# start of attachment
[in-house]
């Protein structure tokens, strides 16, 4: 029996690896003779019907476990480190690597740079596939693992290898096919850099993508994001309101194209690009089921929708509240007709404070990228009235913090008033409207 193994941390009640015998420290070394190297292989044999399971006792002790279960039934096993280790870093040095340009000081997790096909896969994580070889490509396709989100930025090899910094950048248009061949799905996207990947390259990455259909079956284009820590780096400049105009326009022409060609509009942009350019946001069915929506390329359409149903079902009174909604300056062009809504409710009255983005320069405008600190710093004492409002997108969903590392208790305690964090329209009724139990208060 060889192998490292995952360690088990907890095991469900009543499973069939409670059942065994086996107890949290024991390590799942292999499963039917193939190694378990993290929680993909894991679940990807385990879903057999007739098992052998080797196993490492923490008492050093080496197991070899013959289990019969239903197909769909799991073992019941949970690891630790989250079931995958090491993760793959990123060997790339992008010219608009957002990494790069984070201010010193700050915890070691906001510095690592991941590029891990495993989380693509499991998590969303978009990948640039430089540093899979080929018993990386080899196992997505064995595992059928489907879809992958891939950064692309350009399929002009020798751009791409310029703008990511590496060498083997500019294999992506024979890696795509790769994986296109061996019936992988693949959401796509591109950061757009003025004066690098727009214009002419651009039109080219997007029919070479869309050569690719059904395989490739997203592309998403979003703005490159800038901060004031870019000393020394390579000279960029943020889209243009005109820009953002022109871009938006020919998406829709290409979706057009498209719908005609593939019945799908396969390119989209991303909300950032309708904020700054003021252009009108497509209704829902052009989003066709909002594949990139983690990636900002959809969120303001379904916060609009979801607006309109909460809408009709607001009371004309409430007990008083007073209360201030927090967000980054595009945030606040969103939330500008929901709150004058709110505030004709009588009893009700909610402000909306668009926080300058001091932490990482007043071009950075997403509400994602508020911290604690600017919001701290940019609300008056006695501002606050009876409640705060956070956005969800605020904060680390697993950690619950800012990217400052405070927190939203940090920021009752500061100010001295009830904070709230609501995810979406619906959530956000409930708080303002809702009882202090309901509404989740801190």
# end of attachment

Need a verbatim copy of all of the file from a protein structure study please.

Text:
[in-house]
């Protein structure tokens, strides 16, 4: 029996690896003779019907476990480190690597740079596939693992290898096919850099993508994001309101194209690009089921929708509240007709404070990228009235913090008033409207 193994941390009640015998420290070394190297292989044999399971006792002790279960039934096993280790870093040095340009000081997790096909896969994580070889490509396709989100930025090899910094950048248009061949799905996207990947390259990455259909079956284009820590780096400049105009326009022409060609509009942009350019946001069915929506390329359409149903079902009174909604300056062009809504409710009255983005320069405008600190710093004492409002997108969903590392208790305690964090329209009724139990208060 060889192998490292995952360690088990907890095991469900009543499973069939409670059942065994086996107890949290024991390590799942292999499963039917193939190694378990993290929680993909894991679940990807385990879903057999007739098992052998080797196993490492923490008492050093080496197991070899013959289990019969239903197909769909799991073992019941949970690891630790989250079931995958090491993760793959990123060997790339992008010219608009957002990494790069984070201010010193700050915890070691906001510095690592991941590029891990495993989380693509499991998590969303978009990948640039430089540093899979080929018993990386080899196992997505064995595992059928489907879809992958891939950064692309350009399929002009020798751009791409310029703008990511590496060498083997500019294999992506024979890696795509790769994986296109061996019936992988693949959401796509591109950061757009003025004066690098727009214009002419651009039109080219997007029919070479869309050569690719059904395989490739997203592309998403979003703005490159800038901060004031870019000393020394390579000279960029943020889209243009005109820009953002022109871009938006020919998406829709290409979706057009498209719908005609593939019945799908396969390119989209991303909300950032309708904020700054003021252009009108497509209704829902052009989003066709909002594949990139983690990636900002959809969120303001379904916060609009979801607006309109909460809408009709607001009371004309409430007990008083007073209360201030927090967000980054595009945030606040969103939330500008929901709150004058709110505030004709009588009893009700909610402000909306668009926080300058001091932490990482007043071009950075997403509400994602508020911290604690600017919001701290940019609300008056006695501002606050009876409640705060956070956005969800605020904060680390697993950690619950800012990217400052405070927190939203940090920021009752500061100010001295009830904070709230609501995810979406619906959530956000409930708080303002809702009882202090309901509404989740801190």